After a break over the summer, the Leadership Journey Podcast is back this week. The guest on the first three episodes of this new season is Philip Emerson. Philip is one of the lead pastors at Emmanuel Church in Lurgan, a church that was birthed in his living room over 20 years ago.
In this first episode Phil talks about growing up around the shore of Lough Neagh where he came to faith as a child and quickly developed a love for God and a zeal to serve him and tell other people about him. He discusses some of the people who most influenced him and some of the factors in the development of his leadership.
On a practical note, he shares how he has learned leadership through the years by intentionally seeking out the counsel and wisdom of more experienced leaders.
AND… have you ever heard anyone say that their duck’s a swan? Listen carefully!
For your own reflection:
Do you think leaders are born or made?
How intentional are you about learning from leaders who are farther along the path of leadership (and may be much stronger leaders) than you?
The guest this week (for the next three weeks, in fact) is Malcom Duncan. After spending the past thirty years away from Northern Ireland, where he grew up, Malcolm has recently taken up the role of Senior Pastor in Dundonald Elim Church in East Belfast. Previously – most recently – he was Senior Pastor of Gold Hill Baptist Church in England. Malcolm is well known as a conference speaker at events such as Spring Harvest and New Horizon.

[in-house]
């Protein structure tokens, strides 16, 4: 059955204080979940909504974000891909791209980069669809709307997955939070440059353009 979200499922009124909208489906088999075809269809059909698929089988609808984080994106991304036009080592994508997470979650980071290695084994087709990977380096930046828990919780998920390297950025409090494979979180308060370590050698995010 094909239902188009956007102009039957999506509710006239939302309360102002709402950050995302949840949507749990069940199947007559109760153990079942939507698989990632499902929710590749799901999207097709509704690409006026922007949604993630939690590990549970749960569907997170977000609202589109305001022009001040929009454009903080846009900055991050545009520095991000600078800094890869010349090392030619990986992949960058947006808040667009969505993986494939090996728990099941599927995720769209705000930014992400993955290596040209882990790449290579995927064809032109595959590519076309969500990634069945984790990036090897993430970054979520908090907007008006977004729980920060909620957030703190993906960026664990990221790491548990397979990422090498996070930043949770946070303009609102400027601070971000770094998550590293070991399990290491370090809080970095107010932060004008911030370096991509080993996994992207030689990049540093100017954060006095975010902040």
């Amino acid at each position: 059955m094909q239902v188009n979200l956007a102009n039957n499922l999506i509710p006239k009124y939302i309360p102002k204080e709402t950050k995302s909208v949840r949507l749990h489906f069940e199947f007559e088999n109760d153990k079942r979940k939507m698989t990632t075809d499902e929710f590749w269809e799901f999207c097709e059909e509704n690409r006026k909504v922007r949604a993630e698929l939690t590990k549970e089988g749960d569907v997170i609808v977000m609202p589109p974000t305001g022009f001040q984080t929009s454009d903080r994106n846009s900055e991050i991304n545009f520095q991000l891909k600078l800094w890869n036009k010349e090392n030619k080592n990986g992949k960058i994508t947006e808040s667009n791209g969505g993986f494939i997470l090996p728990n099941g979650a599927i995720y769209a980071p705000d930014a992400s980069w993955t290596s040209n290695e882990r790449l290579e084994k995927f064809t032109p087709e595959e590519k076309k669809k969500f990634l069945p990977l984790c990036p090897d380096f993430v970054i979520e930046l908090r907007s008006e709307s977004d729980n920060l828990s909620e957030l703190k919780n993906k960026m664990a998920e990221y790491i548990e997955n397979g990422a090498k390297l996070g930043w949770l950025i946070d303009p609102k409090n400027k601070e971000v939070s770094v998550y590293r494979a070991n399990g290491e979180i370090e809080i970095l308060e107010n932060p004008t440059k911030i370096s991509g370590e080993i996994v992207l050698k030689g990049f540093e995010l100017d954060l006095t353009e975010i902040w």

In this week’s podcast, Malcolm talks about returning to the country he left three decades ago, he talks about his dramatic conversion experience at sixteen (which he believes also constituted his call to Christian ministry), and he shares some of his thoughts on leadership and mentoring.
Questions for reflection:
As you listen to Malcolm describe his conversion experience, reflect on how you came to faith? Was it a dramatic experience, or was it more gradual? Someone has suggested that some conversions are more ‘Emmaus Road’ than they are ‘Damascus Road’.
What do you think of Malcolm’s rationale for team leadership? Do you have a theological foundation for your own leadership model?
Do you have a Timothy and/or a Paul figure in your life?
‘You cannot lead people you don’t love’: what do you make of this comment?
This week Ken McBride is back on the podcast. In this episode he talks about his move from rural Northern Ireland to Orangefield Presbyterian Church in East Belfast, where he stayed for 32 years. Among other things, he talks about how he changed the culture in the church to enable every member ministry and discusses some of the influences on his thinking.
He also talks about the changing face of denominationalism in Northern Ireland (‘we can’t afford the luxury of inter-denominational fighting’).
He discusses the important subject of resilience, highlighting several of the lessons he has learned about this along the way – not least the realisation that he works for ‘an audience of One’, a commitment to regular Bible reading and prayer, and team ministry.
As a church leader, how can you help your church to retain what is good while being sensitive to new emphases that the Holy Spirit may want to bring? How easy is it to do ‘what’s right’ without worrying about the label?
How do you think leaders can cultivate a resilience that will enable them to serve over the long haul?